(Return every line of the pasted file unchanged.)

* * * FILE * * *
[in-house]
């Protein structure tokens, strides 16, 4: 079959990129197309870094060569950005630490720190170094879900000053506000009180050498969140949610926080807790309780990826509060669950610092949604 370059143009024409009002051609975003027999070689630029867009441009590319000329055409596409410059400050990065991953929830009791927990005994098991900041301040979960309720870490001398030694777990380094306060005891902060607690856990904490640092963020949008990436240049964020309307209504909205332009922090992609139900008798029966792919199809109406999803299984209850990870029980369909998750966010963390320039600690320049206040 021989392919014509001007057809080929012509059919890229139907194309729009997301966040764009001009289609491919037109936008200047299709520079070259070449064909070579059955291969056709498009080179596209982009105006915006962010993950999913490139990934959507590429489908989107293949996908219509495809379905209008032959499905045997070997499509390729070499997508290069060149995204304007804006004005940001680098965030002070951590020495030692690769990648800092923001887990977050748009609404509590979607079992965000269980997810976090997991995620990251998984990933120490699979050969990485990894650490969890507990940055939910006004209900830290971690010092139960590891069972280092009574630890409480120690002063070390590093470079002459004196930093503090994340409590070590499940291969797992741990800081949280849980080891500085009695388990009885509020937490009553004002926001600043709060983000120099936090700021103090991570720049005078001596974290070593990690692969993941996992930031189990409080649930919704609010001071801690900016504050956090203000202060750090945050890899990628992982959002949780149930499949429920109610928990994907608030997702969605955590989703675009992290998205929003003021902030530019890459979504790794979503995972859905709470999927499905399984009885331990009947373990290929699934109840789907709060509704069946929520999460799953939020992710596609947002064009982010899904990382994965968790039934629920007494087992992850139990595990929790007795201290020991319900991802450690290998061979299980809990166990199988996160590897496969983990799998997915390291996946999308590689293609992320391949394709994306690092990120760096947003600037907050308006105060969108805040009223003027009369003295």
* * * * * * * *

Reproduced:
[in-house]
């Protein structure tokens, strides 16, 4: 079959990129197309870094060569950005630490720190170094879900000053506000009180050498969140949610926080807790309780990826509060669950610092949604 370059143009024409009002051609975003027999070689630029867009441009590319000329055409596409410059400050990065991953929830009791927990005994098991900041301040979960309720870490001398030694777990380094306060005891902060607690856990904490640092963020949008990436240049964020309307209504909205332009922090992609139900008798029966792919199809109406999803299984209850990870029980369909998750966010963390320039600690320049206040 021989392919014509001007057809080929012509059919890229139907194309729009997301966040764009001009289609491919037109936008200047299709520079070259070449064909070579059955291969056709498009080179596209982009105006915006962010993950999913490139990934959507590429489908989107293949996908219509495809379905209008032959499905045997070997499509390729070499997508290069060149995204304007804006004005940001680098965030002070951590020495030692690769990648800092923001887990977050748009609404509590979607079992965000269980997810976090997991995620990251998984990933120490699979050969990485990894650490969890507990940055939910006004209900830290971690010092139960590891069972280092009574630890409480120690002063070390590093470079002459004196930093503090994340409590070590499940291969797992741990800081949280849980080891500085009695388990009885509020937490009553004002926001600043709060983000120099936090700021103090991570720049005078001596974290070593990690692969993941996992930031189990409080649930919704609010001071801690900016504050956090203000202060750090945050890899990628992982959002949780149930499949429920109610928990994907608030997702969605955590989703675009992290998205929003003021902030530019890459979504790794979503995972859905709470999927499905399984009885331990009947373990290929699934109840789907709060509704069946929520999460799953939020992710596609947002064009982010899904990382994965968790039934629920007494087992992850139990595990929790007795201290020991319900991802450690290998061979299980809990166990199988996160590897496969983990799998997915390291996946999308590689293609992320391949394709994306690092990120760096947003600037907050308006105060969108805040009223003027009369003295």